Second, the proprietary code. The problem with most of the electronic voting machines is that the same company that manufactures the hardware also manufactures the software and with copyright protection, the manufacturer does not have to provide the source code for their systems. There is no way for anyone outside of this company to know exactly what the program is doing to your vote. This is the scary part, especially when you have politicians like Chuck Hagel who have a vested interest in the companies that make the voting machines.

The best way around this is to have a non-partisan board control the source code for the programming of the machines. This non-partisan panel would consist of professionals from the technology community: programmers, database analysts, and network engineers. This non-partisan panel, made up entirely from technology professionals in the private sector would exclude any employees of government contractors, hardware manufacturers (such as Diebold or Intel), and software or operating system manufacturers (such as Diebold or Microsoft). Their responsibility would be to develop the programs and standards for electronic voting. Everything from the programs to the hardware requirements to developing a secure database to hold the ballots could be developed by a panel such as this. To make sure that this process is entirely fair, an oversight committee should review and decisions made by the panel. This would be the fairest method to implement for voting machines nationwide. So you say that the manufacturers of voting machines won’t go for it? Well, they’re going to have to if they want to sell their systems. There should be no exceptions if we truly want a fair election. Besides, I have worked in technology long enough to know that if someone wants your business, they need to fit your criteria and electronic voting should not be an exception.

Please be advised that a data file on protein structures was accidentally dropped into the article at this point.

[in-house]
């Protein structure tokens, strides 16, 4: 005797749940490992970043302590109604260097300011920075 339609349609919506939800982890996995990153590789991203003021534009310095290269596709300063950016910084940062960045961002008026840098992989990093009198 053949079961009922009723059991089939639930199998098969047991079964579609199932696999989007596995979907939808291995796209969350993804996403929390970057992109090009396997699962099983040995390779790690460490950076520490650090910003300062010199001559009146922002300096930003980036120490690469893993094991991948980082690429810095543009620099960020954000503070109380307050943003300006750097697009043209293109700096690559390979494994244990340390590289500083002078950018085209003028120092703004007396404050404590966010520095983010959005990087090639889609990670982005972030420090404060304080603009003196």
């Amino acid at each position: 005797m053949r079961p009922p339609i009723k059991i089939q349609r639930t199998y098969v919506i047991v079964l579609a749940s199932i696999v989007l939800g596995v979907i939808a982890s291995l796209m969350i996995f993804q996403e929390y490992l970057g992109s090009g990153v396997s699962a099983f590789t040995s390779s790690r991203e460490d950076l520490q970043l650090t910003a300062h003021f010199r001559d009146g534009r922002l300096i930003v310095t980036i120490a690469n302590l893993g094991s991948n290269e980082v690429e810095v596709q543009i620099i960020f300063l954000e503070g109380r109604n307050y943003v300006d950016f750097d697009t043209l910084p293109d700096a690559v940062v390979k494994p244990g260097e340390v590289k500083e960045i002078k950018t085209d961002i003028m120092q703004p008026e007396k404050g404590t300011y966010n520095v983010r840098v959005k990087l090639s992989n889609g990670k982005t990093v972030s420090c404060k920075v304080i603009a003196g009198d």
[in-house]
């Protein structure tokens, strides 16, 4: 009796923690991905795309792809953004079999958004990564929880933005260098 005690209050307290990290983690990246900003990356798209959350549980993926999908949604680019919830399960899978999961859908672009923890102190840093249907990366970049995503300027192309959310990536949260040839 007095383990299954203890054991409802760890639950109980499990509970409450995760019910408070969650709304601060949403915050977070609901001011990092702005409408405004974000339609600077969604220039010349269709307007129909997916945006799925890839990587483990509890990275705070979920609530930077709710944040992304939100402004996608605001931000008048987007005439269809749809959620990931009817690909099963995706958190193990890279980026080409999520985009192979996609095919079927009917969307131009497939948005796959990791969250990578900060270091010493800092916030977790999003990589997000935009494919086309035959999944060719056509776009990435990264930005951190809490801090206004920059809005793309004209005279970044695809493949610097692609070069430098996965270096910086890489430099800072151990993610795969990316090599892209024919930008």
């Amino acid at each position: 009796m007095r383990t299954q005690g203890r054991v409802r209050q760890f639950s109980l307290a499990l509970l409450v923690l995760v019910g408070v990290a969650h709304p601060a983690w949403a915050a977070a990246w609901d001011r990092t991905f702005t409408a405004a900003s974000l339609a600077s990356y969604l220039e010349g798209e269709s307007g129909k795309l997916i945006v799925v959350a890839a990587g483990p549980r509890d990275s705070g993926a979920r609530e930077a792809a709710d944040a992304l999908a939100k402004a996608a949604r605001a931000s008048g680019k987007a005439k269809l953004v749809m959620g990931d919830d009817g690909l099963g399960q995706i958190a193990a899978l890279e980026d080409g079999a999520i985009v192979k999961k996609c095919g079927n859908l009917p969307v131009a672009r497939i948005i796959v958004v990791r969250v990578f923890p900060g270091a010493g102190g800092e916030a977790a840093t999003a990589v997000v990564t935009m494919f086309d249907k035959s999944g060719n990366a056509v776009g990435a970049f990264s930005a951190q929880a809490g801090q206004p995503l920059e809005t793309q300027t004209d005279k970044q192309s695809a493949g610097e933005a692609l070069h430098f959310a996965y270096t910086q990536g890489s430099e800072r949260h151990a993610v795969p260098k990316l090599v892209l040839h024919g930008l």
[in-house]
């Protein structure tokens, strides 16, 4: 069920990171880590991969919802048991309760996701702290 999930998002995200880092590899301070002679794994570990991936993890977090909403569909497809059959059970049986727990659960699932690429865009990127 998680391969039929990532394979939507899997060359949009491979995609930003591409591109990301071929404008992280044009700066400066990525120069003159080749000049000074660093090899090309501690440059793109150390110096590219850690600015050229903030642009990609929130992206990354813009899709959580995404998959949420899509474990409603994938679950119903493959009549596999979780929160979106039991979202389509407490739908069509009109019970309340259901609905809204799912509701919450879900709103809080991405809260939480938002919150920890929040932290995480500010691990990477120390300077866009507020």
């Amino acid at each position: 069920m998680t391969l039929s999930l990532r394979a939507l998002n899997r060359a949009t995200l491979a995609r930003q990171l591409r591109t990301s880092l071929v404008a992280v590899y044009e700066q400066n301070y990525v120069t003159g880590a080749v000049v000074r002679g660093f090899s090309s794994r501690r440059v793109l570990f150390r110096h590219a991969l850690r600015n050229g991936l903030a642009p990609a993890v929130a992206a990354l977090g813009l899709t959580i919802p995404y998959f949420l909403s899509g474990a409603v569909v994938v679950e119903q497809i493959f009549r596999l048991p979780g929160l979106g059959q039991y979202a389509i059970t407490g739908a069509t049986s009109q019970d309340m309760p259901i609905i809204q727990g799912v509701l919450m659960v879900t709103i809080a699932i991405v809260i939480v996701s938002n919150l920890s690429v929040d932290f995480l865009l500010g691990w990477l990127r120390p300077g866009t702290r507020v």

Security is always an issue with any computer equipment. The Department of Defense and the NSA both have security standards for computer systems and there is no reason why our voting equipment should not be covered by the same standards. These standards dictated by these government agencies cover access control and auditing.

But this is only the start. Electronic ballots can make voting simple and fair for all. I see a time in the future where voting can be done from the comfort of your own home. With the growth of the Internet and better security controls, there should be no reason why someone won’t be able to register to vote online and get a secure connection to a voting website where they would log in using an I.D. and password. We still have a ways to go, but it is a possibility in the near future.

There are a lot of questions and concerns that can come out of any solution but the bottom line is that all Americans need to demand a free and fair election. We need to be assured that our voice is heard and the right people are representing us – in every level of government.

Of course, this is my opinion. From discussions with other people in technology, I have found that there is a big difference of opinion in how a system like this can be implemented and keep fair and accurate election results. I would like to see everyone’s comments on this.